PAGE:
Deductions when buying a home

deductions when buying a home

DO YOU KNOW the available tax deductions when buying an investment home?

Investment properties can not only make you money long term, they can save you money right from the word go – via legitimate tax deductions.

To begin with, all of your purchasing and holding costs are tax deductible. Immediate and ongoing cash deductions include: loan costs, interest, management fees and council rates.

Depreciation on fixtures, fittings and the building itself represents non tax deductions that you can claim over the life time of the investment.

Adjust your tax rate and improve your cash flow

Section 1515 of the Australian Taxation Act makes it possible for you to reduce your taxable income based on the deductions of your investment property. This means you are taxed on the reduced amount and may even fall into a lower tax bracket. You can complete a variation request form AT ANY TIME throughout the year. You don’t have to wait until the end of the financial year.

Adjusting your tax rate in this way frees up your cash flow and can help with the ongoing costs of your investment property (or any other ongoing expenses you have!).

Get detailed advice from your accountant or the ATO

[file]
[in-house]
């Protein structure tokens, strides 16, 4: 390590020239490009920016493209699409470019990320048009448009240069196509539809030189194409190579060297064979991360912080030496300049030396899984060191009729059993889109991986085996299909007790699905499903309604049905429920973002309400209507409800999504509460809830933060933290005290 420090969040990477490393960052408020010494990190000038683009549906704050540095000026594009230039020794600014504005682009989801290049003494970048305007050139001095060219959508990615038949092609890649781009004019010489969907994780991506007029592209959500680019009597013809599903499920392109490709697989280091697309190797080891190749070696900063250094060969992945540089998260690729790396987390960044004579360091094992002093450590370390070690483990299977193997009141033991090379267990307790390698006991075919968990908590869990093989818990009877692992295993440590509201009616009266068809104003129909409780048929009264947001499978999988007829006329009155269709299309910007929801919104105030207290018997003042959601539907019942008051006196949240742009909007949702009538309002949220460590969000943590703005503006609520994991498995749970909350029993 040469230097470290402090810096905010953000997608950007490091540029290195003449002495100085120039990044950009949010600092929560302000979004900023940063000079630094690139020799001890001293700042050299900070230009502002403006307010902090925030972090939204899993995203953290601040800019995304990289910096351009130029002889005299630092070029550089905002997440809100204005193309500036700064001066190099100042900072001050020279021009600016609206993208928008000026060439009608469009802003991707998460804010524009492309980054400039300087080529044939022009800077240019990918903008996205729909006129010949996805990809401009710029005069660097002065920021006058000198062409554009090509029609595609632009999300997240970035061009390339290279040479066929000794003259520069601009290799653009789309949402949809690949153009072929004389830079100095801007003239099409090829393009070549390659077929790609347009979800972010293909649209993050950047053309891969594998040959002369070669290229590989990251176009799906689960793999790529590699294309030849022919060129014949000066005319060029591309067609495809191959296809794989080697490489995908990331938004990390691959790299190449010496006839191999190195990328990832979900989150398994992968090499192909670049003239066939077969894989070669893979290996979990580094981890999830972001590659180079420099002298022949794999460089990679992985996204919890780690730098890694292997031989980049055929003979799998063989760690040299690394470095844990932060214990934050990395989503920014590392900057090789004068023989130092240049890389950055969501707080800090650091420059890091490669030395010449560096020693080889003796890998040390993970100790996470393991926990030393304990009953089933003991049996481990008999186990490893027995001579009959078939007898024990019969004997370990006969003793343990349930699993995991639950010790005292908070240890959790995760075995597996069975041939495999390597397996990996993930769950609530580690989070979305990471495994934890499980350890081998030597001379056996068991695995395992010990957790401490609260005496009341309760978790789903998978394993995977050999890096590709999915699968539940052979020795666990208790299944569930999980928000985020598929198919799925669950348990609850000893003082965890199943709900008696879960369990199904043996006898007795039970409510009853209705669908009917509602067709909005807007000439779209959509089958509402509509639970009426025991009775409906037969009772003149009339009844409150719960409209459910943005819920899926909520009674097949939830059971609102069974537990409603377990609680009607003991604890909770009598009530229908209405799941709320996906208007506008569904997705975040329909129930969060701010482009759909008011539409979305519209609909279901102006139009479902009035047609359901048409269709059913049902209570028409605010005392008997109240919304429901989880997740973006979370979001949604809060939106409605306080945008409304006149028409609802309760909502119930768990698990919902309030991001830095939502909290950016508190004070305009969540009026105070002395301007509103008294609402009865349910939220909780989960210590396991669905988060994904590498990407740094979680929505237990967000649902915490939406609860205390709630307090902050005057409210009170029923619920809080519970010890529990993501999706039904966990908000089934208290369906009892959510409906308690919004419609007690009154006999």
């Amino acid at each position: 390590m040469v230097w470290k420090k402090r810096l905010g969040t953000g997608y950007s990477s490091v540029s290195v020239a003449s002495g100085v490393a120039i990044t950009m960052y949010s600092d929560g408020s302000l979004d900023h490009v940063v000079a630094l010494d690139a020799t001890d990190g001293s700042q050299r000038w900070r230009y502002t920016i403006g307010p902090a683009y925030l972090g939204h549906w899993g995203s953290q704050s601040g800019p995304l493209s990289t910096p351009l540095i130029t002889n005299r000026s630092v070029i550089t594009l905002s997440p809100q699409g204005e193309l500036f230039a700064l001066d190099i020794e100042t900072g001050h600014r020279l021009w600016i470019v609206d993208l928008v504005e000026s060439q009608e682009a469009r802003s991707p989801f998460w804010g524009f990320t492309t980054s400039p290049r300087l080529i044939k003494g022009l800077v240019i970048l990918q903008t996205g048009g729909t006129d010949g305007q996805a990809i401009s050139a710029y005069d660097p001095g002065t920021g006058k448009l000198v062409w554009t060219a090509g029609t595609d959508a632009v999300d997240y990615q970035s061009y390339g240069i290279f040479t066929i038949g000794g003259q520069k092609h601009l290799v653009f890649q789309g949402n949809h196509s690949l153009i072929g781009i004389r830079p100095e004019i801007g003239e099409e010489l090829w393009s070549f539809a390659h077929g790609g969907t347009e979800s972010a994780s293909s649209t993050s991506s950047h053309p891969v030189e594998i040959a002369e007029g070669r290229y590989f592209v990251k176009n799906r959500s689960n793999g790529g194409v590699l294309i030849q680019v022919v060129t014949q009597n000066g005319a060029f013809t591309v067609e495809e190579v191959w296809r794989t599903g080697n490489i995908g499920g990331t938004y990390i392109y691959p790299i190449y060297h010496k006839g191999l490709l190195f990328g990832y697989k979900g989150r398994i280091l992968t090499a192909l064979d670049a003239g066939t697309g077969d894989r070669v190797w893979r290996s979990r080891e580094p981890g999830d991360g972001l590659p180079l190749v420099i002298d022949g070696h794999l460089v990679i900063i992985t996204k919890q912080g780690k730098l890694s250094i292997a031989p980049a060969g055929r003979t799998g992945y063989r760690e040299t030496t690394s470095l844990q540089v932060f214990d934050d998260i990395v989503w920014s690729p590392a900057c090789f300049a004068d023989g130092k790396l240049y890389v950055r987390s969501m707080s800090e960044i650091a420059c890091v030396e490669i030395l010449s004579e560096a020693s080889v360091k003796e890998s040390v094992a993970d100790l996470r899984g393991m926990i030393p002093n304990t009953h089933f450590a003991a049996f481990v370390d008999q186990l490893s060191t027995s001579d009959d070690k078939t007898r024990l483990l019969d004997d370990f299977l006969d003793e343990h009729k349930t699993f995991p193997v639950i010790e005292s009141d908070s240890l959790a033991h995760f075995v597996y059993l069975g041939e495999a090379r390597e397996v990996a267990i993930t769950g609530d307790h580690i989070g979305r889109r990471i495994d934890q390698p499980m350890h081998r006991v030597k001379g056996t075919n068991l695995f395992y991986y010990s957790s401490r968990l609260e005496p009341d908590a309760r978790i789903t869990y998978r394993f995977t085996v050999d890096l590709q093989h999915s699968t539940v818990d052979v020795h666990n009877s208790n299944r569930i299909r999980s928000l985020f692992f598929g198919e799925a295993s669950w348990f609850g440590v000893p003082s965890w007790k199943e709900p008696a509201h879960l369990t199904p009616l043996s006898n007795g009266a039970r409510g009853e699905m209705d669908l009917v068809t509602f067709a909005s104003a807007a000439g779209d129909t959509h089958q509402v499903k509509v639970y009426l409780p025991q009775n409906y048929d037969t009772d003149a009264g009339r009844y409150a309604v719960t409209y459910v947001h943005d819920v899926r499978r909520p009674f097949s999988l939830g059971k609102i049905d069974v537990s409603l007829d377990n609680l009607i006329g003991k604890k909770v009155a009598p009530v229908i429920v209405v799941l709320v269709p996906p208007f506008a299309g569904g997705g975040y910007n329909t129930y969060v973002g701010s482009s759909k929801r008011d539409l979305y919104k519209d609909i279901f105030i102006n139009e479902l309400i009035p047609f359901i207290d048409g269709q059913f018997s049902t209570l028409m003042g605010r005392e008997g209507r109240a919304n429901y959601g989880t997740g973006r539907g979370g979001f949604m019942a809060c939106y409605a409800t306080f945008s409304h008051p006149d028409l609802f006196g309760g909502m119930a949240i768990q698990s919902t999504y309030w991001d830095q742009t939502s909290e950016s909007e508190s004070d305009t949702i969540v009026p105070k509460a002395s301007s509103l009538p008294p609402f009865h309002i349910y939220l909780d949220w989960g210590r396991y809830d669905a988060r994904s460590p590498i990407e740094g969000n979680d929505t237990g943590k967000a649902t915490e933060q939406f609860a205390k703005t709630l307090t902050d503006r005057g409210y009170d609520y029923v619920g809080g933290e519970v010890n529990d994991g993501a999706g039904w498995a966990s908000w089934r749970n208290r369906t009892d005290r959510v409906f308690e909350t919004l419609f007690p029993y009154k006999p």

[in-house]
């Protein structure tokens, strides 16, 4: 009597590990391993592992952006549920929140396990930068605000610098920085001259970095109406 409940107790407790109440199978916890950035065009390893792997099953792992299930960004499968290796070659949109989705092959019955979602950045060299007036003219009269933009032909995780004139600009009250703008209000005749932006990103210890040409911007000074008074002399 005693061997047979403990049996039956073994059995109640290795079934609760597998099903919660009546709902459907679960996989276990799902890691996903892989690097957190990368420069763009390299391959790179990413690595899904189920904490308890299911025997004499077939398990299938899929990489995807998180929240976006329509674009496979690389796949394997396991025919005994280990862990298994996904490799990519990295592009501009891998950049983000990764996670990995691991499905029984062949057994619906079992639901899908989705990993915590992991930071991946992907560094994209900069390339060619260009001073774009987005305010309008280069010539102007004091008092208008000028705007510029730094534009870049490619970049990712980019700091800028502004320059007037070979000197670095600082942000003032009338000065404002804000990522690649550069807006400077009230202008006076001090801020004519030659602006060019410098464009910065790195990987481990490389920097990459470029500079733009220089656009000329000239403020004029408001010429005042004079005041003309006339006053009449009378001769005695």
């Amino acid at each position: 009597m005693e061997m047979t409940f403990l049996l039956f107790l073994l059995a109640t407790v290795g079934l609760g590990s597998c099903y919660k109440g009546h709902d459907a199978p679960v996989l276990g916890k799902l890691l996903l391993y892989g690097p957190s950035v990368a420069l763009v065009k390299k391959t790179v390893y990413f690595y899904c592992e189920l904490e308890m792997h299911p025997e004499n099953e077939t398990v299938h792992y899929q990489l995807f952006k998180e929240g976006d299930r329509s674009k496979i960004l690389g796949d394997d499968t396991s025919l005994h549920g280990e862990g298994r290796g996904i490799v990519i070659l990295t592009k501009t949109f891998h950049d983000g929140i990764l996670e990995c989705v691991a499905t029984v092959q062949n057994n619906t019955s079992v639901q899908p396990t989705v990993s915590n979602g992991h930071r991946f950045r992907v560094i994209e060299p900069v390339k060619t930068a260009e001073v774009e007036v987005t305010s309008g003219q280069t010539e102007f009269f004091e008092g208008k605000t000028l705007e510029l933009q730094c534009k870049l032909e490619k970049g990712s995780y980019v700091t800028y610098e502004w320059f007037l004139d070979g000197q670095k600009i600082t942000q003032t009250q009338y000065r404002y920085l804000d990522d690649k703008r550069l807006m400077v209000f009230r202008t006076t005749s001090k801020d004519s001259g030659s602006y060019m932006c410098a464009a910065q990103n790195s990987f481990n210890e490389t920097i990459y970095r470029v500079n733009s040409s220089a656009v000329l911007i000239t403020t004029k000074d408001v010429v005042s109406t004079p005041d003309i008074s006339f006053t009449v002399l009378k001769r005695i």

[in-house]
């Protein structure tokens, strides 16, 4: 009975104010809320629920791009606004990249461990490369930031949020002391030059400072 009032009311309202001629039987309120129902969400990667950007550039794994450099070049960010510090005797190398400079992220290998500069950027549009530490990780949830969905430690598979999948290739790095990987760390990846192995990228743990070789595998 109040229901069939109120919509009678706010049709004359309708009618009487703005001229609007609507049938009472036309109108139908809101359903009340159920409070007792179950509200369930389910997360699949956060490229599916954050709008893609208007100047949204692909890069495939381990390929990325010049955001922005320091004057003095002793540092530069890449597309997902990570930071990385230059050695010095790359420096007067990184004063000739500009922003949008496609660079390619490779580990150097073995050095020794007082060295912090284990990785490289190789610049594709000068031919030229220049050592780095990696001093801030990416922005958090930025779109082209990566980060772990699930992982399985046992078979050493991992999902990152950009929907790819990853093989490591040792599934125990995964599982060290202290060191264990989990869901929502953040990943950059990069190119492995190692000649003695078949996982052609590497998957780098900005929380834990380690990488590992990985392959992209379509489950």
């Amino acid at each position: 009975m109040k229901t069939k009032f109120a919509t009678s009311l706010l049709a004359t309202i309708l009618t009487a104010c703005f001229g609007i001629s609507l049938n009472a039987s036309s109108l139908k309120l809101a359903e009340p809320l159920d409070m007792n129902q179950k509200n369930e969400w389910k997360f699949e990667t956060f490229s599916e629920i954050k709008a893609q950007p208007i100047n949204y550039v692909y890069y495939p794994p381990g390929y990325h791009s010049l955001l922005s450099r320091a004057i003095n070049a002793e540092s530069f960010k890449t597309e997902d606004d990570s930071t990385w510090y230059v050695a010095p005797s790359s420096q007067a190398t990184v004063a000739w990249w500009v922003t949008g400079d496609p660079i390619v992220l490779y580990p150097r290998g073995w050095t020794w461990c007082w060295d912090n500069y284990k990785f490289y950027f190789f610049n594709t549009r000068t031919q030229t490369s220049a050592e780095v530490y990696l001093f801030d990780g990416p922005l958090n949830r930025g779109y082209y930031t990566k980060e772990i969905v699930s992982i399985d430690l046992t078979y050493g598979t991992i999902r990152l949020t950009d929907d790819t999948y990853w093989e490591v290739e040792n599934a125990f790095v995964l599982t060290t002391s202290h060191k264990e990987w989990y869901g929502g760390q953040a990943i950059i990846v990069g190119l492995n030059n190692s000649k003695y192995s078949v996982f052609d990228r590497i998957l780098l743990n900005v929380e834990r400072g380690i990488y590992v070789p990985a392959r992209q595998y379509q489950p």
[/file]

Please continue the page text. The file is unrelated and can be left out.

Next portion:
There are a number of deductions you can claim if you are renting out your investment property. Following is a summary of expenses you can claim. However it pays to get detailed advice in this regard from your accountant or the ATO, as there are also a number of restrictions to what kind of expenses you can claim.

Borrowing expenses you may claim:

  • stamp duty charged on

    the mortgage

  • loan establishment fees
  • title search fees charged by your lender
  • costs for preparing and filing mortgage documents
  • mortgage broker fees
  • fees for a valuation required for loan approval, and lender’s mortgage insurance, which is insurance taken out by the lender and billed to you

Claim interest expenses from a loan you have used to:

  • purchase a rental property
  • purchase a depreciating asset for the rental property (for example, to purchase an air conditioner for the rental property)
  • make repairs to the rental property (for example, roof repairs due to storm damage)
  • finance renovations on the rental property, which is currently rented out, or which you intend to rent out (for example, to add a deck to the rear of the rental property), and purchase land on which to build a rental property

Legal expenses that you can claim:

  • preparation of a lease agreement with your tenant
  • costs associated with evicting a non-paying tenant

You may be able to claim the following capital works expenses:

  • buildings
  • extensions, such as a garage or patio
  • alterations, such as adding an internal wall, kitchen renovations or bathroom makeovers
  • structural improvements – such as a gazebo, carport, sealed driveway, retaining wall or fence.
  • replacing part of the guttering or windows damaged in a storm
  • replacing part of a fence damaged by a falling tree branch
  • repairing electrical appliances or machinery
  • painting a rental property
  • oiling, brushing or cleaning something that is otherwise in good working condition
  • maintaining plumbing
Source: Australian Taxation Office

Source: www.tradiesfinance.com.au

Category: Taxes

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